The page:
Insurance law practitioners learn on day one that the duty to defend is broader than the duty to indemnify, encompassing even uncovered claims if at least one claim against the insured is potentially covered. See Bridge Metal Indus., L.L.C. v. Travelers Indem. Co., 812 F. Supp. 2d 526, 544-45, 545 n.14 (S.D.N.Y. 2011). Because the cost of defending against a lawsuit can sometimes exceed any ultimate liability, courts have described this defense cost coverage as crucial “litigation insurance.” Perdue Farms, Inc. v. Travelers Cas. & Surety Co. of Am., 448 F.3d 252, 258 (4th Cir. 2006) (quoting Brohawn v. Transamerica Ins. Co., 347 A.2d 842, 851 (Md. 1975)). It is therefore troubling that some courts allow insurers to claw back amounts expended on claims that turn out to be uncovered, even if the policy at issue provides for no such right to recoupment.
In attempting to justify this purported right to recoup defense costs, insurers have relied primarily on two legal theories: unjust enrichment and implied contract. That the right to recoupment does not fit neatly into either of these doctrinal boxes—or, frankly, any other—is illustrated by the Tenth Circuit Court of Appeals’ recent attempt to understand Colorado’s rationale for recognizing the right—an attempt that ultimately proved unavailing. See Valley Forge Ins. Co. v. Health Care Mgmt. Ptrs., Ltd., 616 F.3d 1086, 1094 (10th Cir. 2010) (“Regardless whether the Colorado courts situate the rule in equity, contract, policy, rule of court, or someplace else—whatever doctrinal pigeonhole best fits—one thing is clear: Colorado permits insurers to recoup defense costs . . . .”). Imagine the frustration of the policyholder in Valley Forge when it was stripped of its bargained-for defense cost coverage—a benefit conferred explicitly on page one, paragraph one of most commercial general liability (“CGL”) policies—based on no discernable legal theory whatsoever.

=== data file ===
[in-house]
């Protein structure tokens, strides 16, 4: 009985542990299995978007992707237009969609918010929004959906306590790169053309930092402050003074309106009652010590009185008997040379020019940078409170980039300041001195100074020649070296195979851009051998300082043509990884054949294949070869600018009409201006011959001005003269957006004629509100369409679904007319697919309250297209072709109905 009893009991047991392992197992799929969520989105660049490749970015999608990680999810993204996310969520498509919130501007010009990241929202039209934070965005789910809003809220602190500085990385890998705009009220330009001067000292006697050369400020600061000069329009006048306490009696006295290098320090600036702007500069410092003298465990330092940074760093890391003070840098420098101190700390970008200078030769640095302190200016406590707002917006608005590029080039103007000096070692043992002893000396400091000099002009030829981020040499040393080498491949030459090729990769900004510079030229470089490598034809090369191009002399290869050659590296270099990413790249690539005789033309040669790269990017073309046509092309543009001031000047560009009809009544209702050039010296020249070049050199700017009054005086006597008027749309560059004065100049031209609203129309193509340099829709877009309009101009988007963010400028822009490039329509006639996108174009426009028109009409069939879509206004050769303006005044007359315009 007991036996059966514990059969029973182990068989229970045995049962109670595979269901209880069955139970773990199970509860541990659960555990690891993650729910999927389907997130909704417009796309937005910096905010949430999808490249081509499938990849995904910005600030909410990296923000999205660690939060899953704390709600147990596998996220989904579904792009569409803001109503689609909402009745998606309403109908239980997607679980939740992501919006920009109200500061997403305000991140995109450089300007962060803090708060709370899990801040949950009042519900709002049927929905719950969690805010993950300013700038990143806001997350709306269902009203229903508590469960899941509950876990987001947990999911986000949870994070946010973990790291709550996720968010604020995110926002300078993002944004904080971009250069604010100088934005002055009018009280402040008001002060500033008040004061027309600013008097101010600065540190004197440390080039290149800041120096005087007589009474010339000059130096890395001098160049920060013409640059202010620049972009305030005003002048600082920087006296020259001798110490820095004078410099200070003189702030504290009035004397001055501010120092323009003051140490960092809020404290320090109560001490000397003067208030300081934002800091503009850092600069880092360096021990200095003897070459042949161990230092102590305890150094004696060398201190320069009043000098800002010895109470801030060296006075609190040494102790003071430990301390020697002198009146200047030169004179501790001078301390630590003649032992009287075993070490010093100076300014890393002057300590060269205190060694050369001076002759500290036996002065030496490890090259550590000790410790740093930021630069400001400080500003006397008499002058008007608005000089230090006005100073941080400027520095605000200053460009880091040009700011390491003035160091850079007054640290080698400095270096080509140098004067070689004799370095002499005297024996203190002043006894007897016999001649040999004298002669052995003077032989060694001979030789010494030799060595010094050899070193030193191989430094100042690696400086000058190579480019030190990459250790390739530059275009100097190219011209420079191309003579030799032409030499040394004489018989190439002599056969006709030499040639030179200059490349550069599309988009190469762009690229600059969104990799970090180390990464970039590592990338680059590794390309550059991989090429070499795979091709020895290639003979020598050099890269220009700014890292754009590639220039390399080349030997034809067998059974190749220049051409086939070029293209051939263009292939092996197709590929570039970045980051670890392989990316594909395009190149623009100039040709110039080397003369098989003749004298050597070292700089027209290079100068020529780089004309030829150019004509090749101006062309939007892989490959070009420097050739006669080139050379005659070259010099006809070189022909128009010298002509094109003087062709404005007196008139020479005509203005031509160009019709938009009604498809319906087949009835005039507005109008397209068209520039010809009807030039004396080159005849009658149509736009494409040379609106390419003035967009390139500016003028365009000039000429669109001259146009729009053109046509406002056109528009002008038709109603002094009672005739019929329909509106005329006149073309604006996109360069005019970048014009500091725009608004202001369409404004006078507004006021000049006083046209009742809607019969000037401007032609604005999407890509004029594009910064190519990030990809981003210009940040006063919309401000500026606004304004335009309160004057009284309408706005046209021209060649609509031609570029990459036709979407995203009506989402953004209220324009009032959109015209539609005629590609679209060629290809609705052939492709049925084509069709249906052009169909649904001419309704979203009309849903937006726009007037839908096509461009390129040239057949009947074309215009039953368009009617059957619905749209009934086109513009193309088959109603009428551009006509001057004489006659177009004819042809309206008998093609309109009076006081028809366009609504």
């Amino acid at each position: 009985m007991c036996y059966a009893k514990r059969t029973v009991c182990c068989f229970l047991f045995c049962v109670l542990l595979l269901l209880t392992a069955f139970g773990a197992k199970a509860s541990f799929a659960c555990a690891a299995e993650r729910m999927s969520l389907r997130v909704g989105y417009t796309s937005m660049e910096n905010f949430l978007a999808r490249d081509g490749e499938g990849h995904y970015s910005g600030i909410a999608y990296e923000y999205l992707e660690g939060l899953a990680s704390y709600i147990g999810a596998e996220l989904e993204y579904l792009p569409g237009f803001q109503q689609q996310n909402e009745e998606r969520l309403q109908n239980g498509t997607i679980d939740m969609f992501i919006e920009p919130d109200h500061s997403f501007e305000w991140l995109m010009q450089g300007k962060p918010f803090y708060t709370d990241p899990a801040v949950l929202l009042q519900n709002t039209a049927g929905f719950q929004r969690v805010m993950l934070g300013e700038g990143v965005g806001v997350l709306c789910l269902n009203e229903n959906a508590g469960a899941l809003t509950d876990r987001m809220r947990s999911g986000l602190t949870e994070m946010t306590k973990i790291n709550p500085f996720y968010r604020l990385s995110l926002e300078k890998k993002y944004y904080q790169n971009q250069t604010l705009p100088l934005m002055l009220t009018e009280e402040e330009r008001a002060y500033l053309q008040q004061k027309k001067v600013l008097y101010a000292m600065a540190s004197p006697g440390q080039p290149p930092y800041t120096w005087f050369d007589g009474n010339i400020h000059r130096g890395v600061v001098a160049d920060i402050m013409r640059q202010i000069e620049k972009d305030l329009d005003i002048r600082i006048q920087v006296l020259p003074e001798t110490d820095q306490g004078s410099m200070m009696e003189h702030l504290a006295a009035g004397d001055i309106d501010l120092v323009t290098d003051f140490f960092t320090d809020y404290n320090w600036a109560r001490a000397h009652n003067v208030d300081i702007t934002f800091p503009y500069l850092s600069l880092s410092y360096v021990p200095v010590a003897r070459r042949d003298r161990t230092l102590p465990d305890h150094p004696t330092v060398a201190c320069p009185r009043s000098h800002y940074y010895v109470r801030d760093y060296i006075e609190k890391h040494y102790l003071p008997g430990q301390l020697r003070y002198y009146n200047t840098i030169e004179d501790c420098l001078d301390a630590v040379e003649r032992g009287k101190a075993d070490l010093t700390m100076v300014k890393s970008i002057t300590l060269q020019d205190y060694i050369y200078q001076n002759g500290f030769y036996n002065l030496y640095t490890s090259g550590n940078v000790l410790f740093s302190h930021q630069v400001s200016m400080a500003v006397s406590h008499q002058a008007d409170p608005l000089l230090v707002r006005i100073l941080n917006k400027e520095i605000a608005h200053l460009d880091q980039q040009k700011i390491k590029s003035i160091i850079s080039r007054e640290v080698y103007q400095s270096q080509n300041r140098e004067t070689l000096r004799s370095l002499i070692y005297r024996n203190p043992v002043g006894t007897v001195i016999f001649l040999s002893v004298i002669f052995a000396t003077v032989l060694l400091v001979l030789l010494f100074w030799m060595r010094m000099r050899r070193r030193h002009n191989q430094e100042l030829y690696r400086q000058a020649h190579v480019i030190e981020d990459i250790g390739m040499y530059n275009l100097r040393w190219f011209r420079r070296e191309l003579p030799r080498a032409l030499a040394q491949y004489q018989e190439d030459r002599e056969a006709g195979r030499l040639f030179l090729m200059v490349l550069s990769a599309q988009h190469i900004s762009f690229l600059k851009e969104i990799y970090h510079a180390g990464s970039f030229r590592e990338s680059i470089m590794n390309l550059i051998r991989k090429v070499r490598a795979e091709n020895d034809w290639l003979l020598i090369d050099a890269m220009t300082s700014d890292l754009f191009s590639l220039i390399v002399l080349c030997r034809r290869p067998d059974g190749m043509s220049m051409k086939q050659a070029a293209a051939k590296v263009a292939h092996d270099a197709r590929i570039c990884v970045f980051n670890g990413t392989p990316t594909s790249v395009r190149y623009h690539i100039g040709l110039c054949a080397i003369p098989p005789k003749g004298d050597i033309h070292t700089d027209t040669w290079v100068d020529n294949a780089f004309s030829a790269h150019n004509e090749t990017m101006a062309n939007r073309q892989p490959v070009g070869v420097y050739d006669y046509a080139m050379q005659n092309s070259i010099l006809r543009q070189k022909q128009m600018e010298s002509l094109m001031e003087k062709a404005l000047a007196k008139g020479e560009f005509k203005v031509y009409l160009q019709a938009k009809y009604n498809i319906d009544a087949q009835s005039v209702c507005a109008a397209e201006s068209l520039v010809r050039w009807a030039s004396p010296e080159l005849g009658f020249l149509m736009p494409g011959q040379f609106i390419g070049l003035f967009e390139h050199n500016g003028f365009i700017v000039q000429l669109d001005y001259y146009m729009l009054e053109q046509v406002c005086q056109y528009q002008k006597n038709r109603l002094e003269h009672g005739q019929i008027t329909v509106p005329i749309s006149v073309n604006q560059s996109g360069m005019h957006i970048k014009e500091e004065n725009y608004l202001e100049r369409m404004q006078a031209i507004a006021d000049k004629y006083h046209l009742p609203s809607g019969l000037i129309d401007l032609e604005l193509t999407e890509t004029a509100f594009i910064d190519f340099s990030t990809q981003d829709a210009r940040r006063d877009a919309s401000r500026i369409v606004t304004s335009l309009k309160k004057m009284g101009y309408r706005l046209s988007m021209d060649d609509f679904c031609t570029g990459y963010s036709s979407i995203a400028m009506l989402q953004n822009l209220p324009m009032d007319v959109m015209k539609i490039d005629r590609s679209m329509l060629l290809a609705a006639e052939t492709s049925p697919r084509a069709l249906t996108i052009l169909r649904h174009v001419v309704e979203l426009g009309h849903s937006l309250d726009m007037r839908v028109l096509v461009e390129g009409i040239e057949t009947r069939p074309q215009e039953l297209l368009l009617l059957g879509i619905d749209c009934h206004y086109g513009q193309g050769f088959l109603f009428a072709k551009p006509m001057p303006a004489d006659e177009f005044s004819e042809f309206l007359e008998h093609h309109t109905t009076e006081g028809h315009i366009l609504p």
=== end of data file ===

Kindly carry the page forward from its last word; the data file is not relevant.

In what is probably the seminal case recognizing the right to recoupment, Buss v. Superior Court, the California Supreme Court found that CGL insurers have a “quasi-contractual” right to recoup costs incurred in the defense of “claims that are not even potentially covered.” 939 P.2d 766, 776-77 (Cal. 1997). The Buss court reasoned that because insurers do not receive premiums for uncovered claims and have not bargained to bear the costs of defending against such claims, the right to recoupment is necessary in order prevent the policyholder from being unjustly enriched. What the Buss court ignored, however, is the fact that an insurer has “not only the duty to defend, but the right to defend” as well. Am. & Foreign Ins. Co. v. Jerry’s Sport Ctr., Inc., 2 A.3d 526, 545 (Pa. 2010). This arrangement benefits both parties: the insured receives a defense at the insurer’s expense, while the insurer can “protect itself against potential indemnity exposure” by controlling the defense. Id. Thus, while an insurer is always entitled to deny coverage for uncovered claims, it should not be allowed to exercise its right to conduct the insured’s defense and then, once the dust has settled and certain claims are found to be uncovered, seek recoupment of sums expended. Because those sums were expended, in part, to protect the insurer’s own interests, the unjust enrichment theory fails to justify the right to recoupment.